To Expedite or Not to Expedite

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How quickly should we move through flight training?

Many student pilots are blessed with the opportunity to dictate the pace of their flight training without needing to worry about finances, holding a job, or school schedules. To many, an important question presents itself: should I pursue an expedited training plan to receive all my ratings quickly, or is it worth it to take it slower?

As with many things in aviation, there are multiple ways to consider this question. Ultimately, the best solution comes down to your life circumstances and what you value in your flight training.

For many, getting as many hours, certificates, and ratings as quickly as possible is paramount. Many flight schools offer expedited training programs for just this purpose; offering training in as little as a few weeks or a month or two for each license. With such a program, the student spends a substantial amount of time in the air and the classroom to gain their experience in as little time as possible. Thus, the pilot is sooner eligible for work as an instructor or a first officer. This allows the pilot to build real-world flight experience sooner and make the best case for better and better positions. Some might go from zero hours to a fully certified instructor in under a year in order to advance their careers quickly.

Some, however, believe that simply training to pass the tests isn’t an effective way of creating a well-rounded pilot, instead opting for a more thorough training method that, while slower than an expedited course in terms of the calendar months dedicated to training, allows a pilot to enter the workforce with more experience and well-rounded knowledge. To accomplish this, one might spend more time in ground training sessions and walk through maneuvers in the aircraft more slowly. Thus, one can leave training with a greater breadth of knowledge and practical experience than if one moved through quickly.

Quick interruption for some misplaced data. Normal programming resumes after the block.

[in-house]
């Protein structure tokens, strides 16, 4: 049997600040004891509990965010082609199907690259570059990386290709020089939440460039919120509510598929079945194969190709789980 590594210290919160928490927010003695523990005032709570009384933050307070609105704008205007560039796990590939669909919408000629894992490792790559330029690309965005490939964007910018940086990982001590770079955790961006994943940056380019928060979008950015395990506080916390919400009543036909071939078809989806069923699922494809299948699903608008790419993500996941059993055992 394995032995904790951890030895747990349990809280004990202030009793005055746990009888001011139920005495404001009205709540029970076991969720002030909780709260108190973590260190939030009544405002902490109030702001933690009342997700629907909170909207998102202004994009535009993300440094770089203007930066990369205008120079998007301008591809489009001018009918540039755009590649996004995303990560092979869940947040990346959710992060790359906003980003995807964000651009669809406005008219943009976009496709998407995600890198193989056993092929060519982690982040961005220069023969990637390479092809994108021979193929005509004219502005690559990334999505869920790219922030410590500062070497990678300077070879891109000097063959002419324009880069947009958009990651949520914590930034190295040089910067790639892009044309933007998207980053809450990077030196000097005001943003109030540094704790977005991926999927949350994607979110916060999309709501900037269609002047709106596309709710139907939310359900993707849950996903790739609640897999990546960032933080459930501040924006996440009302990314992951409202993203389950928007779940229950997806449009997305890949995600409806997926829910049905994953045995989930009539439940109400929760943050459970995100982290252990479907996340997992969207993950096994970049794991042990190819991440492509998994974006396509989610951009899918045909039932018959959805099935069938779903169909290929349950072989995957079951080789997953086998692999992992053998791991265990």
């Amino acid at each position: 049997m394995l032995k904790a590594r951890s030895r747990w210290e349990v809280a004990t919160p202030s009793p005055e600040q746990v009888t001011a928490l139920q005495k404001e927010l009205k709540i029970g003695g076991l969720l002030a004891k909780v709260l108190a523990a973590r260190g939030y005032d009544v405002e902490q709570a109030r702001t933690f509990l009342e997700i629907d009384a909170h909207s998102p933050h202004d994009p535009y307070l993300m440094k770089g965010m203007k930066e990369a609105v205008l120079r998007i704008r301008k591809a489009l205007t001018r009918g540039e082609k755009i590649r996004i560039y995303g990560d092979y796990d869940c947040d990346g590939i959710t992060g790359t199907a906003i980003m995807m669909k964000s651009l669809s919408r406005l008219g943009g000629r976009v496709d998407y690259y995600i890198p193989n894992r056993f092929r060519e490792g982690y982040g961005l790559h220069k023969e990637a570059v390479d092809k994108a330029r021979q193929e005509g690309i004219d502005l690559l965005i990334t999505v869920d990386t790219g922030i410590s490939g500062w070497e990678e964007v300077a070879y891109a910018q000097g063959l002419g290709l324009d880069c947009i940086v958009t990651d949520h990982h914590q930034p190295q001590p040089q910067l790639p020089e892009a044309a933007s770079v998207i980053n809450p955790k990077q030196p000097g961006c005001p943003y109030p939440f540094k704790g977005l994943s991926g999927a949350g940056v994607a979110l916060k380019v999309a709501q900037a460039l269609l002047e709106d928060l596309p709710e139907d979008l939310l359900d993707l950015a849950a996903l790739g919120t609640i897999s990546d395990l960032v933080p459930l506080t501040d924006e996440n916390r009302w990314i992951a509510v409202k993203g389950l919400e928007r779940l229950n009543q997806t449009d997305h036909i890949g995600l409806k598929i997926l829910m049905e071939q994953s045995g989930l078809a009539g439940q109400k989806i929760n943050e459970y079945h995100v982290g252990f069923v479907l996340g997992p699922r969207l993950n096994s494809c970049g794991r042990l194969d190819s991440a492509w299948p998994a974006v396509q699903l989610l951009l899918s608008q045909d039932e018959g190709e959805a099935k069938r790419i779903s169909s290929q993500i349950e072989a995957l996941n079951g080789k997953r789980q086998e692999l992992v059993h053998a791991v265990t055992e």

Of course, there are extremes to each side. To say that prolonging training gives more experience doesn’t mean that a quick training method offers none at all, but new pilots should be weary of programs that completely deprive all of it. On the other hand, many training programs needlessly prolong training and, sometimes purposefully, hold pilots back from accomplishing their certificates on a reasonable timeline. Thus, it’s important to be aware of how your flight school proceeds with training and what they prioritize in training.

Both paths through training certainly have their benefits and drawbacks, and there’s really no “correct” path to take. Again, which path you take may depend on circumstances outside of flight training. Whichever path you want to take, with all other variables being negligible, depend on what you value in your training and career.

Be careful of the promises that flight schools make, no matter which way you go. For example, do research to ensure that the timelines that the schools promise are genuine and possible. Meanwhile, consider whether there are any claims or signs that your training will be drawn out excessively in order to pull extra money from you. As long as you know you’re going into a good situation and flight school, you’ll be able to make the most of your flight training journey.

SOURCEAero Crew News, December 2022
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John McDermott’s passion for aviation began in a Michigan bookstore when he found a story about a chance encounter between enemy pilots during World War II. Soon, after watching countless hours of fighter jets and traffic from his home near O’Hare International Airport, he was hooked forever. These days, John is a student pilot from Chicago pursuing a career in professional aviation. He works with Professional Pilots of Tomorrow’s Digital Media Team and has experience as an airline ramper and customer service agent. Though he is also pursuing a Religious Studies degree at Northwestern University, he does not plan to become a missionary pilot. Instead, he dreams of far-off destinations with warm beaches and fun adventures. With years of experience writing and editing for aviation news websites, John is ready to take the next step towards pursuing his life-long career goal of becoming flight crew.

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